Previous association studies of the ABO system in severe malaria have examined serological data from unrelated individuals. In this study, having analyzed genetic data from pedigrees, we are in the unique position of being able to look for parent-of-origin effects. We were surprised to find a substantial difference in transmission of high risk alleles relating to their parent of origin. Full-length alleles of rs8176719 (marking A and B haplotypes) transmitted to offspring are associated with greater risk of severe disease if the allele was transmitted from a mother (OR 1.38, P = 0.0002) rather than a father (OR 1.05, P=0.6), conditional logistic regression fitting separate effects for maternal and paternal alleles supports the existence of a parent-of-origin effect (χ2 = 3.96, P= 0.047) (Table 3).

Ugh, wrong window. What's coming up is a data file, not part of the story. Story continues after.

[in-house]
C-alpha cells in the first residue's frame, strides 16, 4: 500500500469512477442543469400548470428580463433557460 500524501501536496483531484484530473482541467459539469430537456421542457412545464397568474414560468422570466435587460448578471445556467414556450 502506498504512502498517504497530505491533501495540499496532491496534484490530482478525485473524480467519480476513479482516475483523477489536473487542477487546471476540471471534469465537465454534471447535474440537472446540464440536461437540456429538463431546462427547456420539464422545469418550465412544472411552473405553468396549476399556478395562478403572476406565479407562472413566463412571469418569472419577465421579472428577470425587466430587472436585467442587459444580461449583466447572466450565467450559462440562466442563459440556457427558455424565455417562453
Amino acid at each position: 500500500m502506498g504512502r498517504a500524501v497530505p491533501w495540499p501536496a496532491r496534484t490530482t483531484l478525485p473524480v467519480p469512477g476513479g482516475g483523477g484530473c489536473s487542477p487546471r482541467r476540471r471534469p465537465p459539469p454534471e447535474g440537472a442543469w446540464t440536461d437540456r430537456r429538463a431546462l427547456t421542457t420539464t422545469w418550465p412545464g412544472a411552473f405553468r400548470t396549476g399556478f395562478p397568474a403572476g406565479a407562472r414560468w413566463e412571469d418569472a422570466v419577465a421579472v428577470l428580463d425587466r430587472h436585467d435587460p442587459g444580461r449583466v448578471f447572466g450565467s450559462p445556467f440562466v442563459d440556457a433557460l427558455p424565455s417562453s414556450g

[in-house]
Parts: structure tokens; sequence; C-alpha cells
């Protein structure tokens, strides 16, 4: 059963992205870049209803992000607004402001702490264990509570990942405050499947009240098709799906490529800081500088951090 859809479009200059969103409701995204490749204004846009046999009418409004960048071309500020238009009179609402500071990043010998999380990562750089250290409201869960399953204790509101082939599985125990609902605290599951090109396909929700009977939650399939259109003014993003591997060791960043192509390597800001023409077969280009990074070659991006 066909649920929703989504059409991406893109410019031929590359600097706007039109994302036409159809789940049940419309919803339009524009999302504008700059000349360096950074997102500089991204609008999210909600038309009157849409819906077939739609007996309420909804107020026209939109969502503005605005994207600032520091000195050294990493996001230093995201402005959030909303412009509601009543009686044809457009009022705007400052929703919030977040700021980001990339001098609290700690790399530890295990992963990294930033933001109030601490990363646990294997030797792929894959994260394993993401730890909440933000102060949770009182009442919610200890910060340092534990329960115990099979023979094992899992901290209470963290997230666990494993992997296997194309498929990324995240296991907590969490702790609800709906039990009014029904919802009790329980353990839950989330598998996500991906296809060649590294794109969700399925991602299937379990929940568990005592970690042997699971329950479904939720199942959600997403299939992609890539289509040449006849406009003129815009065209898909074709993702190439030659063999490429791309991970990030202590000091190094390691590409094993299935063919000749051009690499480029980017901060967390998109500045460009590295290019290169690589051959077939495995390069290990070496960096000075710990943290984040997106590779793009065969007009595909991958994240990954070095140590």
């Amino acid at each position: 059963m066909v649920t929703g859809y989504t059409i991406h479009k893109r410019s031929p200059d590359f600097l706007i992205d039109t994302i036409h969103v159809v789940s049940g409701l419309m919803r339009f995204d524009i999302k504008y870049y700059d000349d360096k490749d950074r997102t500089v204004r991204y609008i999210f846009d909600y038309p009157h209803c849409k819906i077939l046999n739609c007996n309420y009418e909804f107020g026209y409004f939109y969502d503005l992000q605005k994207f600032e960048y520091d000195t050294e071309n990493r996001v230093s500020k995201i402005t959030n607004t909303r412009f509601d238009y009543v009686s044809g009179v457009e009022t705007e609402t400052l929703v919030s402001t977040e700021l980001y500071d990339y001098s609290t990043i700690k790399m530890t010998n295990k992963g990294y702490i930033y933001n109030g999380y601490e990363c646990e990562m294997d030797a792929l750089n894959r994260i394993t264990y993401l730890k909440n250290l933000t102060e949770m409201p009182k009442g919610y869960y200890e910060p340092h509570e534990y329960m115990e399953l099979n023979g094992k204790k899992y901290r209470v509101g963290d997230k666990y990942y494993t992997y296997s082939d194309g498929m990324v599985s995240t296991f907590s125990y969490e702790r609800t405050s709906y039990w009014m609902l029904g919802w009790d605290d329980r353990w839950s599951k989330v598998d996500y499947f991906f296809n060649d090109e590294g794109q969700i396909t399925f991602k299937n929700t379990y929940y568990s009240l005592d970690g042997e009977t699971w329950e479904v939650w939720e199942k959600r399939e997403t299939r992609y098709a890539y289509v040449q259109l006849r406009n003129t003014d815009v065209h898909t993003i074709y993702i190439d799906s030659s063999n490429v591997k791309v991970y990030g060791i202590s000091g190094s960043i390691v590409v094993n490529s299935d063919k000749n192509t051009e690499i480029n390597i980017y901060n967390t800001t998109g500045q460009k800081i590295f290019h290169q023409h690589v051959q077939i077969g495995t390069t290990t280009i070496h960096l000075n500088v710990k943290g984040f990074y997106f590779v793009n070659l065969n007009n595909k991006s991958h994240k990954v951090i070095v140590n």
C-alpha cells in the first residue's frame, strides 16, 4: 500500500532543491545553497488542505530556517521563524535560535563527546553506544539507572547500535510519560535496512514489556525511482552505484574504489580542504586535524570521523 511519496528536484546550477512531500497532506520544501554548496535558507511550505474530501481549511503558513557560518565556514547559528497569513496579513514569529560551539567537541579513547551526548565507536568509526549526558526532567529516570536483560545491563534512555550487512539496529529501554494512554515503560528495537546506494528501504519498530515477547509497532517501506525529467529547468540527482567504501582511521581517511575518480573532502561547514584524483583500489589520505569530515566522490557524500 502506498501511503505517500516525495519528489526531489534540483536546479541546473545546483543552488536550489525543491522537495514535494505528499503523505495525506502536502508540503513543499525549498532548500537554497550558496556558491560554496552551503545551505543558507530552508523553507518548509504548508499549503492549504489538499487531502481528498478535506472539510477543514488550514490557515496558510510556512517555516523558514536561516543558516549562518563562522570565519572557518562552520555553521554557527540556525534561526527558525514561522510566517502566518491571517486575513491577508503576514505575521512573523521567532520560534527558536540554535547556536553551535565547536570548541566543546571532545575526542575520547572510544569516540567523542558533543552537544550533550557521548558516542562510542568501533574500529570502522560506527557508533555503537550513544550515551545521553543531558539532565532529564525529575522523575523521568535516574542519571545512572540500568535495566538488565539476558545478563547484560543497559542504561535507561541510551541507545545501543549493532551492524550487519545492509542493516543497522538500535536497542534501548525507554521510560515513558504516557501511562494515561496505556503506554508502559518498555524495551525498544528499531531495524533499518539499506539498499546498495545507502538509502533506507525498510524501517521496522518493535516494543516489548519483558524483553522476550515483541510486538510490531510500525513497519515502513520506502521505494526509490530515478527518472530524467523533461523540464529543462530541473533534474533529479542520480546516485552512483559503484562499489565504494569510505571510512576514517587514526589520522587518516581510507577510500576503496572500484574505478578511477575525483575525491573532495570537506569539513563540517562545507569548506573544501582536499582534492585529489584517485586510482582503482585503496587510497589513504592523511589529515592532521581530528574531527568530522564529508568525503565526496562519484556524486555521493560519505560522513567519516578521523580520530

Interactions between maternal genotype and child's genotype can masquerade as parent of origin effects. To investigate this scenario we performed a parent-of-origin likelihood ratio test of Weinberg (PO-LRT) (35), which can allow for maternal genotype effects. The likelihood ratio test demonstrates evidence of a parent-of-origin effect (P=0.046), but did not support a maternal genotype effect (P=0.21) (Table 4). Using 2-SNP haplotypes to identify the three ABO alleles, and repeating the conditional logistic regression we found that both A and B haplotypes are associated with greater risk when transmitted by a mother although only the difference between maternal and paternal A haplotypes is significant (χ2 = 5.19, P= 0.023).